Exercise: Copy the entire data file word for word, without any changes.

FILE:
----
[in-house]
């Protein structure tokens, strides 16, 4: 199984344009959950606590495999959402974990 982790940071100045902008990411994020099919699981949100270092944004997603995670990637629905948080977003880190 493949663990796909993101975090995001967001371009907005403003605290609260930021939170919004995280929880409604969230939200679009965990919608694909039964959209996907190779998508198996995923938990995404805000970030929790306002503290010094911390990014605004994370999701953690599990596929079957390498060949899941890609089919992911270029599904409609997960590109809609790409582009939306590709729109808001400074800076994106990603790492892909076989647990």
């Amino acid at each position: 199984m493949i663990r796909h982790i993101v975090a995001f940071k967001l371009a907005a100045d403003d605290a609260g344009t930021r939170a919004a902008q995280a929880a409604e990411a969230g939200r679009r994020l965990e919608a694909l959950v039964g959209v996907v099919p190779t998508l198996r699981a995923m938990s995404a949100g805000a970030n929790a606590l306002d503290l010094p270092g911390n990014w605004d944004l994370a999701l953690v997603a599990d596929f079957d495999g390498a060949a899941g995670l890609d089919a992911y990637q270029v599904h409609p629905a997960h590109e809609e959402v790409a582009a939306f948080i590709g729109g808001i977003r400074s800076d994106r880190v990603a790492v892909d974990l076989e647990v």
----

[in-house]
């Protein structure tokens, strides 16, 4: 199984344009959950606590495999959402974990 982790940071100045902008990411994020099919699981949100270092944004997603995670990637629905948080977003880190 493949663990796909993101975090995001967001371009907005403003605290609260930021939170919004995280929880409604969230939200679009965990919608694909039964959209996907190779998508198996995923938990995404805000970030929790306002503290010094911390990014605004994370999701953690599990596929079957390498060949899941890609089919992911270029599904409609997960590109809609790409582009939306590709729109808001400074800076994106990603790492892909076989647990």
């Amino acid at each position: 199984m493949i663990r796909h982790i993101v975090a995001f940071k967001l371009a907005a100045d403003d605290a609260g344009t930021r939170a919004a902008q995280a929880a409604e990411a969230g939200r679009r994020l965990e919608a694909l959950v039964g959209v996907v099919p190779t998508l198996r699981a995923m938990s995404a949100g805000a970030n929790a606590l306002d503290l010094p270092g911390n990014w605004d944004l994370a999701l953690v997603a599990d596929f079957d495999g390498a060949a899941g995670l890609d089919a992911y990637q270029v599904h409609p629905a997960h590109e809609e959402v790409a582009a939306f948080i590709g729109g808001i977003r400074s800076d994106r880190v990603a790492v892909d974990l076989e647990v």